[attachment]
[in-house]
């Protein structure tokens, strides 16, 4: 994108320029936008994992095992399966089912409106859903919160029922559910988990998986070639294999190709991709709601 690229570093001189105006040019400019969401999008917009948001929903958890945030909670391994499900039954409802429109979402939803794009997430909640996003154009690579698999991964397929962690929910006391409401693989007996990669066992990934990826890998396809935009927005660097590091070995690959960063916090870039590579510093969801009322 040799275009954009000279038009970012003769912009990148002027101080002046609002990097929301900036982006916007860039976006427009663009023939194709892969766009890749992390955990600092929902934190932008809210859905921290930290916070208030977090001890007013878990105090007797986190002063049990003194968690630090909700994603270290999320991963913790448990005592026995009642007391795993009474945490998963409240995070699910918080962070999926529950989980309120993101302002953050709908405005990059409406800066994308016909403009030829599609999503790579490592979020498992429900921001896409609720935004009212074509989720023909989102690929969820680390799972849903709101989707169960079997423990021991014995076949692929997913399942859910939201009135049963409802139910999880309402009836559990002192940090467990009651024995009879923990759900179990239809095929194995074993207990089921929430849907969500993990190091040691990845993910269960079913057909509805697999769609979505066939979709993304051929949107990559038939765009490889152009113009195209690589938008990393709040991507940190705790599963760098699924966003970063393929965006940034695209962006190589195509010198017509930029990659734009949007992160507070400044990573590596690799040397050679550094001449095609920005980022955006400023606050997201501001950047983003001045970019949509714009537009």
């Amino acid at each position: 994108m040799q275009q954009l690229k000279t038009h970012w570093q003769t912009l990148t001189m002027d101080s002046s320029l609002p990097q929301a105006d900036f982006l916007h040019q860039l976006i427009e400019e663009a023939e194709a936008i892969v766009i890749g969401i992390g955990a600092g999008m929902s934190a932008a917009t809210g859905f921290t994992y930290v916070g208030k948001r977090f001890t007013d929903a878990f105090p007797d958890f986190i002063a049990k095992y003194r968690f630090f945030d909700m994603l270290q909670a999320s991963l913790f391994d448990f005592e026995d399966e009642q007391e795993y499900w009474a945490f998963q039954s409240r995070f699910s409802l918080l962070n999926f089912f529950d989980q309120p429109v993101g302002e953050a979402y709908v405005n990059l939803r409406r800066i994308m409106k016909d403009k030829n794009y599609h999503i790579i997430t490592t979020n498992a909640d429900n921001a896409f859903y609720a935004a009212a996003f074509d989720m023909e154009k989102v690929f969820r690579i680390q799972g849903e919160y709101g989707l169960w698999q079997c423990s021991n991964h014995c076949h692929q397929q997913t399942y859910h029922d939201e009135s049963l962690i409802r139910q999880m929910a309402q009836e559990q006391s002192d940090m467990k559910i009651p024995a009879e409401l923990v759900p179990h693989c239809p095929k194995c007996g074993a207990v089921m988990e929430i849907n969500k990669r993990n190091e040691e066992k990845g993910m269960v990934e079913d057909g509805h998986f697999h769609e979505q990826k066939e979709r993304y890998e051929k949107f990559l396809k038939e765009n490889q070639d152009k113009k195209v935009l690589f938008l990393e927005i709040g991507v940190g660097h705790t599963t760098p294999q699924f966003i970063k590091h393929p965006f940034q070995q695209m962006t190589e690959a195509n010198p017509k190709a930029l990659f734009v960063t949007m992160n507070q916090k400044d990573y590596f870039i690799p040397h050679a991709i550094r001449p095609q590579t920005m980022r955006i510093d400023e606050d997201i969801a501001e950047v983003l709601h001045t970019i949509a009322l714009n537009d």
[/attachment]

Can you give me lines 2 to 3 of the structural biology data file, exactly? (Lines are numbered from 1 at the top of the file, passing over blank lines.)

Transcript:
């Protein structure tokens, strides 16, 4: 994108320029936008994992095992399966089912409106859903919160029922559910988990998986070639294999190709991709709601 690229570093001189105006040019400019969401999008917009948001929903958890945030909670391994499900039954409802429109979402939803794009997430909640996003154009690579698999991964397929962690929910006391409401693989007996990669066992990934990826890998396809935009927005660097590091070995690959960063916090870039590579510093969801009322 040799275009954009000279038009970012003769912009990148002027101080002046609002990097929301900036982006916007860039976006427009663009023939194709892969766009890749992390955990600092929902934190932008809210859905921290930290916070208030977090001890007013878990105090007797986190002063049990003194968690630090909700994603270290999320991963913790448990005592026995009642007391795993009474945490998963409240995070699910918080962070999926529950989980309120993101302002953050709908405005990059409406800066994308016909403009030829599609999503790579490592979020498992429900921001896409609720935004009212074509989720023909989102690929969820680390799972849903709101989707169960079997423990021991014995076949692929997913399942859910939201009135049963409802139910999880309402009836559990002192940090467990009651024995009879923990759900179990239809095929194995074993207990089921929430849907969500993990190091040691990845993910269960079913057909509805697999769609979505066939979709993304051929949107990559038939765009490889152009113009195209690589938008990393709040991507940190705790599963760098699924966003970063393929965006940034695209962006190589195509010198017509930029990659734009949007992160507070400044990573590596690799040397050679550094001449095609920005980022955006400023606050997201501001950047983003001045970019949509714009537009």
């Amino acid at each position: 994108m040799q275009q954009l690229k000279t038009h970012w570093q003769t912009l990148t001189m002027d101080s002046s320029l609002p990097q929301a105006d900036f982006l916007h040019q860039l976006i427009e400019e663009a023939e194709a936008i892969v766009i890749g969401i992390g955990a600092g999008m929902s934190a932008a917009t809210g859905f921290t994992y930290v916070g208030k948001r977090f001890t007013d929903a878990f105090p007797d958890f986190i002063a049990k095992y003194r968690f630090f945030d909700m994603l270290q909670a999320s991963l913790f391994d448990f005592e026995d399966e009642q007391e795993y499900w009474a945490f998963q039954s409240r995070f699910s409802l918080l962070n999926f089912f529950d989980q309120p429109v993101g302002e953050a979402y709908v405005n990059l939803r409406r800066i994308m409106k016909d403009k030829n794009y599609h999503i790579i997430t490592t979020n498992a909640d429900n921001a896409f859903y609720a935004a009212a996003f074509d989720m023909e154009k989102v690929f969820r690579i680390q799972g849903e919160y709101g989707l169960w698999q079997c423990s021991n991964h014995c076949h692929q397929q997913t399942y859910h029922d939201e009135s049963l962690i409802r139910q999880m929910a309402q009836e559990q006391s002192d940090m467990k559910i009651p024995a009879e409401l923990v759900p179990h693989c239809p095929k194995c007996g074993a207990v089921m988990e929430i849907n969500k990669r993990n190091e040691e066992k990845g993910m269960v990934e079913d057909g509805h998986f697999h769609e979505q990826k066939e979709r993304y890998e051929k949107f990559l396809k038939e765009n490889q070639d152009k113009k195209v935009l690589f938008l990393e927005i709040g991507v940190g660097h705790t599963t760098p294999q699924f966003i970063k590091h393929p965006f940034q070995q695209m962006t190589e690959a195509n010198p017509k190709a930029l990659f734009v960063t949007m992160n507070q916090k400044d990573y590596f870039i690799p040397h050679a991709i550094r001449p095609q590579t920005m980022r955006i510093d400023e606050d997201i969801a501001e950047v983003l709601h001045t970019i949509a009322l714009n537009d």